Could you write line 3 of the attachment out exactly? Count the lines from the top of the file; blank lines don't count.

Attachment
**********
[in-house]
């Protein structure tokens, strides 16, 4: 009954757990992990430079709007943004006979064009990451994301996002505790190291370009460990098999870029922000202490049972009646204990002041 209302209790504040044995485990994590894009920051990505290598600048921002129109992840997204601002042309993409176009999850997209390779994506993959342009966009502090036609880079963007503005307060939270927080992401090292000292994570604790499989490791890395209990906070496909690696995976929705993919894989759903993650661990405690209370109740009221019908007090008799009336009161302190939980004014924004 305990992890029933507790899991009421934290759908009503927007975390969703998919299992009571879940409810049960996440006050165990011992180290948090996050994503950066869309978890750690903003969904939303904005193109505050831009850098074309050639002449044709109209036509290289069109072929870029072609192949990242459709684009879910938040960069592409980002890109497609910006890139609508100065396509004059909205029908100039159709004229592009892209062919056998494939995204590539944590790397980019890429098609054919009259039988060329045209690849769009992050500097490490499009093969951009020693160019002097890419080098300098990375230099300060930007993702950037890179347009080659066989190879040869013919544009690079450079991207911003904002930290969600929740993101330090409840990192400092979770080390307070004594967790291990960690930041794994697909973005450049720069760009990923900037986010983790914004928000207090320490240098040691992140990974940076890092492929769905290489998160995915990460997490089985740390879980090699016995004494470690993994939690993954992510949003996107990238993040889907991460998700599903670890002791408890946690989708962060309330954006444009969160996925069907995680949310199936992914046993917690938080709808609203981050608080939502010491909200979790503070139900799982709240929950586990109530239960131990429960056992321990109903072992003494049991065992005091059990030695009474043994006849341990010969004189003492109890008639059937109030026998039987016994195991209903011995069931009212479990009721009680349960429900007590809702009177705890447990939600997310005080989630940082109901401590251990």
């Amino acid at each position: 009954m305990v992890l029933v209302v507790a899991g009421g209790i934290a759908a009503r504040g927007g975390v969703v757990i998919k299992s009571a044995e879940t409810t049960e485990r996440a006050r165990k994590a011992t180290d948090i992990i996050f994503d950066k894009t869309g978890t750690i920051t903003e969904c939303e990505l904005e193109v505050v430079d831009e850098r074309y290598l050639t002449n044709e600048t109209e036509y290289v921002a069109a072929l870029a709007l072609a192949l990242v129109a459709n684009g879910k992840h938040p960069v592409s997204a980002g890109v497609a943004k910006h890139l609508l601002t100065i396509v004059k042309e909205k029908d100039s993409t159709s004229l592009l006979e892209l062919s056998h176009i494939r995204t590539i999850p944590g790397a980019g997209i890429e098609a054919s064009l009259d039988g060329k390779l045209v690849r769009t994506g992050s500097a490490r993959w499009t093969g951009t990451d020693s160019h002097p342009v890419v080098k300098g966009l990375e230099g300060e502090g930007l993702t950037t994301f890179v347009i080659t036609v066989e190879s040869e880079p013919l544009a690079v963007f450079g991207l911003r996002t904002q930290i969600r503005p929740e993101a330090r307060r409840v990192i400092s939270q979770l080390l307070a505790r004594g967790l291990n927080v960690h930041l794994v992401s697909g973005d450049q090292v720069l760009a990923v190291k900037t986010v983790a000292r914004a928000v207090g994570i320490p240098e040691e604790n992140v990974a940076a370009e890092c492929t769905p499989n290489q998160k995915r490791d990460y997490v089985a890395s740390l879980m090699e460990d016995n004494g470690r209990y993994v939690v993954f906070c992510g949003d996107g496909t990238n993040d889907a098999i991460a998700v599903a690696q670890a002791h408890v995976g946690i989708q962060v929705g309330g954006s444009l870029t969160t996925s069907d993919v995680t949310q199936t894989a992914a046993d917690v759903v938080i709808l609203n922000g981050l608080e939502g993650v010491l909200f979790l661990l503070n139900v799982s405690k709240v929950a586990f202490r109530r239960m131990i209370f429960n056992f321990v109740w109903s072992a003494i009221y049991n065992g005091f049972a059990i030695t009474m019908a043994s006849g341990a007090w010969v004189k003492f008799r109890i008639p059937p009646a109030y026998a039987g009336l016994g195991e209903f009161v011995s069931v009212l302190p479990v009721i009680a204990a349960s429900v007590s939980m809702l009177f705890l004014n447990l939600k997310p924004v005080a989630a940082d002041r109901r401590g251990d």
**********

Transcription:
């Amino acid at each position: 009954m305990v992890l029933v209302v507790a899991g009421g209790i934290a759908a009503r504040g927007g975390v969703v757990i998919k299992s009571a044995e879940t409810t049960e485990r996440a006050r165990k994590a011992t180290d948090i992990i996050f994503d950066k894009t869309g978890t750690i920051t903003e969904c939303e990505l904005e193109v505050v430079d831009e850098r074309y290598l050639t002449n044709e600048t109209e036509y290289v921002a069109a072929l870029a709007l072609a192949l990242v129109a459709n684009g879910k992840h938040p960069v592409s997204a980002g890109v497609a943004k910006h890139l609508l601002t100065i396509v004059k042309e909205k029908d100039s993409t159709s004229l592009l006979e892209l062919s056998h176009i494939r995204t590539i999850p944590g790397a980019g997209i890429e098609a054919s064009l009259d039988g060329k390779l045209v690849r769009t994506g992050s500097a490490r993959w499009t093969g951009t990451d020693s160019h002097p342009v890419v080098k300098g966009l990375e230099g300060e502090g930007l993702t950037t994301f890179v347009i080659t036609v066989e190879s040869e880079p013919l544009a690079v963007f450079g991207l911003r996002t904002q930290i969600r503005p929740e993101a330090r307060r409840v990192i400092s939270q979770l080390l307070a505790r004594g967790l291990n927080v960690h930041l794994v992401s697909g973005d450049q090292v720069l760009a990923v190291k900037t986010v983790a000292r914004a928000v207090g994570i320490p240098e040691e604790n992140v990974a940076a370009e890092c492929t769905p499989n290489q998160k995915r490791d990460y997490v089985a890395s740390l879980m090699e460990d016995n004494g470690r209990y993994v939690v993954f906070c992510g949003d996107g496909t990238n993040d889907a098999i991460a998700v599903a690696q670890a002791h408890v995976g946690i989708q962060v929705g309330g954006s444009l870029t969160t996925s069907d993919v995680t949310q199936t894989a992914a046993d917690v759903v938080i709808l609203n922000g981050l608080e939502g993650v010491l909200f979790l661990l503070n139900v799982s405690k709240v929950a586990f202490r109530r239960m131990i209370f429960n056992f321990v109740w109903s072992a003494i009221y049991n065992g005091f049972a059990i030695t009474m019908a043994s006849g341990a007090w010969v004189k003492f008799r109890i008639p059937p009646a109030y026998a039987g009336l016994g195991e209903f009161v011995s069931v009212l302190p479990v009721i009680a204990a349960s429900v007590s939980m809702l009177f705890l004014n447990l939600k997310p924004v005080a989630a940082d002041r109901r401590g251990d």